There are no gaskets in the assembly. Just screwing the pieces together closes the gap sufficiently to reduce leakage to acceptable levels - certainly, there is much less leakage around the cover than there is around the piston.


In the previous photo, you can see holes in the back of the cylinder, which are for the air inlets. The air inlets for the piston need to be towards the ends of the piston, but the valve assembly needs the inlets together, so an internal channel is formed between two plywood parts, by carving a cavity out of the plywood. I just roughed these out with a big forstner bit - the cavities are not visible with the engine assembled, so it's not critical.


This photos shows all the pieces of the piston and valve assembly. The two holes in the front-most piece of plywood are the air inlet and exhaust. By changing which inlet one blows (or sucks) on, the engine will run in the opposite direction.

All the pieces of the valve assembly are varnished. To keep the varnish smooth and level, I scraped the varnish between coats. A bit of light sanding was required after all was done as well to get the valves sliding easily again.

The whole assembly is put together with 3/4" #4 wood screws, 38 screws in all.


For the bearing on the crank, I used a 1.5" long screw with a shank with no thread on it. I had to cut the end of the screw off so it would not stick out of the other side of the flywheel by too far. I actual found an old style wood screw with a thicker shank in my collection (screw on the bottom). Newer screws have a shank that is just thinner than the thread, which would mean that the connecting rod would have a little bit of play on the shank.


The piston end of the connecting rod is joined to the piston shaft with a simple steel pin, which is just a cut off nail. The hole in the piston shaft is drilled slightly undersize so that the pin sits firmly in the piston shaft. The holes to the connecting rod are slightly oversized, allowing the connecting rod to pivot freely on the pin.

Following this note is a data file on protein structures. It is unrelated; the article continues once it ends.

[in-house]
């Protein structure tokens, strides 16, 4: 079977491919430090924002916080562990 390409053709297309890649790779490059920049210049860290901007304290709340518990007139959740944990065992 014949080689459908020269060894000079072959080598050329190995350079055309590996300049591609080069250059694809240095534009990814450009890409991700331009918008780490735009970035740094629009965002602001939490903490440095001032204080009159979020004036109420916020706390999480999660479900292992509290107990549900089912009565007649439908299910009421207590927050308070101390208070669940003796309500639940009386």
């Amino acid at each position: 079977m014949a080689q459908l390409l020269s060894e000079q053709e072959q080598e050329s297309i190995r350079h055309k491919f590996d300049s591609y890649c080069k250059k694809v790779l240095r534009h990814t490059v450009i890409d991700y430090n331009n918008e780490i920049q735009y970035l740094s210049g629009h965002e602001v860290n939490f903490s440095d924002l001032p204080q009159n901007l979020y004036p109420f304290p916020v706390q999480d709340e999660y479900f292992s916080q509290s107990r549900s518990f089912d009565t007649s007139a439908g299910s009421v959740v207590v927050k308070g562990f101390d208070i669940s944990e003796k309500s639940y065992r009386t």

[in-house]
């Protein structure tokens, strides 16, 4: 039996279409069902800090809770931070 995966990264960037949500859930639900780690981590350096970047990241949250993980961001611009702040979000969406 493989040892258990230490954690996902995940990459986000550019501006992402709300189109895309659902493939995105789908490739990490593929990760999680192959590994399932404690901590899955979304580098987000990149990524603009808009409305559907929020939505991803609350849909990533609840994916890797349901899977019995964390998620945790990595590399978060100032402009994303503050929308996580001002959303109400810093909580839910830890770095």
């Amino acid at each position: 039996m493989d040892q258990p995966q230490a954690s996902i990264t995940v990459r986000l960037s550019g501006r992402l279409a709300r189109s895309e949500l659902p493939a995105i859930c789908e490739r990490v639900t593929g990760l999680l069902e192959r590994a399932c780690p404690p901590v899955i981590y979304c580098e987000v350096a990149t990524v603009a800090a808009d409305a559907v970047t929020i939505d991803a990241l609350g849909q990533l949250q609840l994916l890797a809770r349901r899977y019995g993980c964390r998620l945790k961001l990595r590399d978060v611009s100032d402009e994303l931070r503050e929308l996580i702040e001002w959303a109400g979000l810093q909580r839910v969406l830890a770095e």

The whole engine mounts on a piece of plywood.

I made the flywheel as large as I could for this engine, which required cutting a slot out of the mounting plate for it to protrude into. I was about to start chiseling the slot for the flywheel in the base plate, when I realized that my flywheel was just a little smaller than a skillsaw blade, so I just made multiple cuts with a skillsaw blade in the plywood to carve out the cavity. I made these cuts by clamping a block to the fence to keep the plywood from sliding backwards, and just cranking the spinning blade up into the plywood.


I built the whole engine, and made sure it ran smoothly before varnishing all the pieces. The photo at left shows the pieces drying after I brushed on the final coat.

Varnishing the engine necessitated further tweaking to get the engine to run smoothly again. But with this engine essentially being a toy, there is an expectation that it would get handled a fair bit, and so if it's varnished, it's much easier to get it clean again. Also, the varnish I used is fairly slippery, so it should make the engine run more easily.


The varnish itself however was not quite slippery enough, and I ended up oiling the crankshaft a little bit, to keep it from squeaking. In my previous air engine, I used axle grease on the bearings and no varnish. This made them run really smoothly, but the whole thing is a bit messy. The 3 in one household oil is much cleaner.


After Donald Zorn built his engine and was able to spin it up to 1050 RPM, I experimented to see how fast I might be able to spin my air engine up to.

I have drawn up some very detailed plans for this engine, which should make it much easier to build such an engine if you wish to do so.


Air engine
plans for sale


Donald Zorn's air engine
Rodger's air engine
Gábor Németh's
gas engine model